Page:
Qualified Opinions

What is a qualified opinion and what does it mean?

A qualified opinion means that either the internal controls were not designed (Type I or II) or operating (Type II only) effectively for one or more control objectives.  Qualified opinions (also known as “dirty opinions” in audit jargon) are actually quite common.  Most service organizations that have received a qualified opinion received it in the first year of the examination.  The reason is some service organizations have trouble following processes in a consistent manner and documenting that controls are working.

A qualified opinion means that the user organization and the user auditor cannot place reliance on the controls supporting a particular area at the service organization.  Here’s a scenario, a service organization is performing fund accounting activities and is responsible for accurately calculating and recording the cost of securities.  This service organization fails to accurately calculate the securities during the coverage period.  Therefore, the control objective that this activity relates to would be qualified and reflected in the wording of the opinion on the report.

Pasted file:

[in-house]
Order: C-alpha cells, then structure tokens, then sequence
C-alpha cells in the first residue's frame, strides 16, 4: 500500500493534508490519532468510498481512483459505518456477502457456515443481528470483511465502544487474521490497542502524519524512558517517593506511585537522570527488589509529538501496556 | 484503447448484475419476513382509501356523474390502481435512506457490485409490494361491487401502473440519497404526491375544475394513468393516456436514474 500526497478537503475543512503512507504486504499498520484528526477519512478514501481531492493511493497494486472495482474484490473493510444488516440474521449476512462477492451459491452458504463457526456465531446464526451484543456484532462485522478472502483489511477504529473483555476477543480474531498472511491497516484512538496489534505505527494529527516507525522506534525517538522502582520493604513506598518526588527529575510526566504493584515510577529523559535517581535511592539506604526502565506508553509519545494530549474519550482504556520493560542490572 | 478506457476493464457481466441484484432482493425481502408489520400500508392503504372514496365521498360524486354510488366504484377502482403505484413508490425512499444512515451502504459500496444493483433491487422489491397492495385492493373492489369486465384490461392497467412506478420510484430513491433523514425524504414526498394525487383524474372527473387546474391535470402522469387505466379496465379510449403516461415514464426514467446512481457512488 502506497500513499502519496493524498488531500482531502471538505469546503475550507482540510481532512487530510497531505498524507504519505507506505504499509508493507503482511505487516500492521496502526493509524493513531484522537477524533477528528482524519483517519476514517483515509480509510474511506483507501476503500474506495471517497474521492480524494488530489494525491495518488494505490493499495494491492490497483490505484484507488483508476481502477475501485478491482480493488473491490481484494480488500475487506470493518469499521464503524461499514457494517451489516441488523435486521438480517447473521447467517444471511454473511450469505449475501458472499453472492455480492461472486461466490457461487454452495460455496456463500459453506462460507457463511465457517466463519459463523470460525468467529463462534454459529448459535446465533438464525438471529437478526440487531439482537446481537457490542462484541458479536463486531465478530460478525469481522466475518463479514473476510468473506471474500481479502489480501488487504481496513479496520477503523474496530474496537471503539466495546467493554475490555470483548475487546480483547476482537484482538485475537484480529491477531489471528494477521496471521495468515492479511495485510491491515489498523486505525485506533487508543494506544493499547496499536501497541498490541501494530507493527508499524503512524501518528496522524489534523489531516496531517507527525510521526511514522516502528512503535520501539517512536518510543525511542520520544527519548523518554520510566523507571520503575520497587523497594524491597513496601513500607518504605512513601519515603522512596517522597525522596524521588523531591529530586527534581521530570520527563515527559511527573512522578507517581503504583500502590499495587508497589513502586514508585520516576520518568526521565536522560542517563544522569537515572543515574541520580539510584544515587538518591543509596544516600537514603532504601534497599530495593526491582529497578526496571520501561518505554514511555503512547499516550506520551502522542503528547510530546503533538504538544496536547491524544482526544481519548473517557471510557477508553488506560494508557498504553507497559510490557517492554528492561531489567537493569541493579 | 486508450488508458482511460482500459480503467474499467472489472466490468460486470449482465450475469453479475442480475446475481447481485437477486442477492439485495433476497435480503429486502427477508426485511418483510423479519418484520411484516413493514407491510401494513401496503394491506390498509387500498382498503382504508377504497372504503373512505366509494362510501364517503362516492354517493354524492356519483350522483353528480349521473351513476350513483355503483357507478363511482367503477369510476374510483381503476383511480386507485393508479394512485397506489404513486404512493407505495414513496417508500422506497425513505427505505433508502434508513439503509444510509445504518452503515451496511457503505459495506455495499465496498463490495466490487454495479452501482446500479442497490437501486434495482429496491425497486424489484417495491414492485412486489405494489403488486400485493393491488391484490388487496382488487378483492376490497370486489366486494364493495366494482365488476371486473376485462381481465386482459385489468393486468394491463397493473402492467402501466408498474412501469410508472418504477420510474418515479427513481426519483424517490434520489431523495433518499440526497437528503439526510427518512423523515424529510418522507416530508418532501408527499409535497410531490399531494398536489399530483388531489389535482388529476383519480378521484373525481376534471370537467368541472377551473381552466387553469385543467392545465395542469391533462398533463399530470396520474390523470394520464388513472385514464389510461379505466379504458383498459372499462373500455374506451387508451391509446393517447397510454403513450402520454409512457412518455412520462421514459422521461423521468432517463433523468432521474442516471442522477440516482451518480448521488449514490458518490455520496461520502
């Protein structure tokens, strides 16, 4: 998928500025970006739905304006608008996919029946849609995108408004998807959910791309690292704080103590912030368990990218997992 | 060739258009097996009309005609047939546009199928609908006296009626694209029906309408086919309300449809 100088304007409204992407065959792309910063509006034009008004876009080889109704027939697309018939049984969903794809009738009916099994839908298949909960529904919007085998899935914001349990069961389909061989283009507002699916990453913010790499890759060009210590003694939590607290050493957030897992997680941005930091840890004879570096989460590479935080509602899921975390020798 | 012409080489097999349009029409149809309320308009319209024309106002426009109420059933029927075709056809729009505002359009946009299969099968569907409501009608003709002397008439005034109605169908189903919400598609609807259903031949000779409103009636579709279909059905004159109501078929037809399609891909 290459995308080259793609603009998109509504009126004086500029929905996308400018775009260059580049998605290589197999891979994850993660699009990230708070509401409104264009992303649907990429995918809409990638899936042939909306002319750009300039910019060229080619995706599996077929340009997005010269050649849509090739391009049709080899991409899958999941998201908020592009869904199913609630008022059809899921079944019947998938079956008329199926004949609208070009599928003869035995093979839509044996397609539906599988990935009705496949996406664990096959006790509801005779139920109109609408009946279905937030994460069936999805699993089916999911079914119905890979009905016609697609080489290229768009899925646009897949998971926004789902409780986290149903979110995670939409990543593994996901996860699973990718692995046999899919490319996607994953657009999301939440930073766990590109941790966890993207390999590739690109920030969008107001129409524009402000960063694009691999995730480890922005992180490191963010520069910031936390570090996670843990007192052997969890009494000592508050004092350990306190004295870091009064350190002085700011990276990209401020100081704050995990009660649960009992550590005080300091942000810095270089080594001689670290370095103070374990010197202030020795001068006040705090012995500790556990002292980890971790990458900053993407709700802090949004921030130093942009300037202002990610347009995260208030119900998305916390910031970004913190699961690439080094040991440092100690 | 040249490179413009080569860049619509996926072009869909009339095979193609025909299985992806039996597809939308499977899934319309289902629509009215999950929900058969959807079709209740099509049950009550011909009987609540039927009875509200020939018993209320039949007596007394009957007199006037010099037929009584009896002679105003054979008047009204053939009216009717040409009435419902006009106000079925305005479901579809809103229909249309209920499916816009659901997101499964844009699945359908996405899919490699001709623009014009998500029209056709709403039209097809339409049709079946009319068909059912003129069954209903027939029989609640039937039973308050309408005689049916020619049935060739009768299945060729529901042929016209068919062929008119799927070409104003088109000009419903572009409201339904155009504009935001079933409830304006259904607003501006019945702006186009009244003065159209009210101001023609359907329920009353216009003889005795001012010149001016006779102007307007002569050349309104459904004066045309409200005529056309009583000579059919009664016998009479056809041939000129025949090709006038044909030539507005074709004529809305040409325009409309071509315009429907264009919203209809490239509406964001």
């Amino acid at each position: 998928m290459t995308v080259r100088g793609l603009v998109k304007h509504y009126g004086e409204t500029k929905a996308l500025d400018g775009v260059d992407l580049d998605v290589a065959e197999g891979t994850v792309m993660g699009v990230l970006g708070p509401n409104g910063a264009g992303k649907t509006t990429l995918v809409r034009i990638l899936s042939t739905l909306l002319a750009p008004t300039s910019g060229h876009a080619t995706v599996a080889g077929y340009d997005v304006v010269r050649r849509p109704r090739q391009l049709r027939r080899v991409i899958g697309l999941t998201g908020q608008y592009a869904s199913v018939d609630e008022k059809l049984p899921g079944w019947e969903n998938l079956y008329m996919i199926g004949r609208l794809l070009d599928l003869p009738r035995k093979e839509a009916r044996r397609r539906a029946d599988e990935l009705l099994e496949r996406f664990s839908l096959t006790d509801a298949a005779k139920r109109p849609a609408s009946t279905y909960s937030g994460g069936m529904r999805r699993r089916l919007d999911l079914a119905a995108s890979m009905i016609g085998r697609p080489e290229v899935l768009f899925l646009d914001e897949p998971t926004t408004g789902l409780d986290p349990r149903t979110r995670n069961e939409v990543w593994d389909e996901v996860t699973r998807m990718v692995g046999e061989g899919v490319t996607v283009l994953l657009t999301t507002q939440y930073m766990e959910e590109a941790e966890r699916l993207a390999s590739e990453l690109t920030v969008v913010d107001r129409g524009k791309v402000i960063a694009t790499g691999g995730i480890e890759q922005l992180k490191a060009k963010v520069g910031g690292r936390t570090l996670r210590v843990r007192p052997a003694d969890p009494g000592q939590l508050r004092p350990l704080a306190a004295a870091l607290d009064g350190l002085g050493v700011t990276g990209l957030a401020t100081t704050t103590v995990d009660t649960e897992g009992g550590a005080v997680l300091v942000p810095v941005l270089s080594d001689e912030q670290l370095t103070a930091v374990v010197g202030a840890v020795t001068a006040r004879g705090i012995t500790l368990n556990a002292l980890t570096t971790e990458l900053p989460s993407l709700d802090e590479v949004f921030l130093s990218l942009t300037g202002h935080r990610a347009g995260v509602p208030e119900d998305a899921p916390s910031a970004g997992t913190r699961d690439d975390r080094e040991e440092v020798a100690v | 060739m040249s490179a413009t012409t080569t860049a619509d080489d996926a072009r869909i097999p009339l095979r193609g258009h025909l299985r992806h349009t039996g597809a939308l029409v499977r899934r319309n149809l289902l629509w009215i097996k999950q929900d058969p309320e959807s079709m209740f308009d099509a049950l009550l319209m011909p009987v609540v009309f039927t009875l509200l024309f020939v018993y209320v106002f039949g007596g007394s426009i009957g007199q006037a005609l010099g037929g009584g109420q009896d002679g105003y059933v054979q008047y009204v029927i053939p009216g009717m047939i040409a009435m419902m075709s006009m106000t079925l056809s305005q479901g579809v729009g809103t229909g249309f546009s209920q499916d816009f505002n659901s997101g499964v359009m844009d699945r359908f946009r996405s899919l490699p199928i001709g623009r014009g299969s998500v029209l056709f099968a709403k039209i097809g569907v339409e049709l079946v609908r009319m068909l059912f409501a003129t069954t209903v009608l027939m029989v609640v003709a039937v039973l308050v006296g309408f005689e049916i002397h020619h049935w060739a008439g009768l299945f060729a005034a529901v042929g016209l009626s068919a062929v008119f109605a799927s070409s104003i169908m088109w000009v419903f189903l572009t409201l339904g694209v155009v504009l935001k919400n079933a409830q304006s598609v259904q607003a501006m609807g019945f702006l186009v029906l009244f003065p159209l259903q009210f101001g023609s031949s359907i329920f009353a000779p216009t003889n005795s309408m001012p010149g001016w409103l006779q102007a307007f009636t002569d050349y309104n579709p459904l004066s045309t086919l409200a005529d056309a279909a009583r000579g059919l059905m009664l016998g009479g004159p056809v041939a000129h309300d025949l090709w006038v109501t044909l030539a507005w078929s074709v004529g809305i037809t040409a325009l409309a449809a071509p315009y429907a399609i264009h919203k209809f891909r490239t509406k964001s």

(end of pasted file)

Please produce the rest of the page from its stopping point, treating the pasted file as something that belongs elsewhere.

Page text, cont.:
Service auditors and organizations alike should not back down from a situation where the report needs to be qualified.  Management should recognize mistakes or other errors in processing and auditors should not be afraid to call out a problem.  Both parties should place public interests first and foremost and sometimes this means, “calling a spade a spade.”

3 thoughts on “Qualified Opinions

  1. What additional steps do you take as auditors to ensure you are comfortable with the service provider used by a client (given their service provider has been issued a qualified opinion due to the failure of multiple IT control processes)?

  2. The service organization’s qualified opinion should be viewed in the context of the services that are provided to the user organization. Not all controls are created equal and therefore requires careful analysis to see what risks are not being covered due to control deficiencies. In some instances, it may necessitate the user organization to implement new controls. In other instances, it may be better for user organization to find a new provider (service organization). Still, in other instances, it may mean nothing. Context and risks of what can go wrong are the key consideration when evaluating a qualified opinion.

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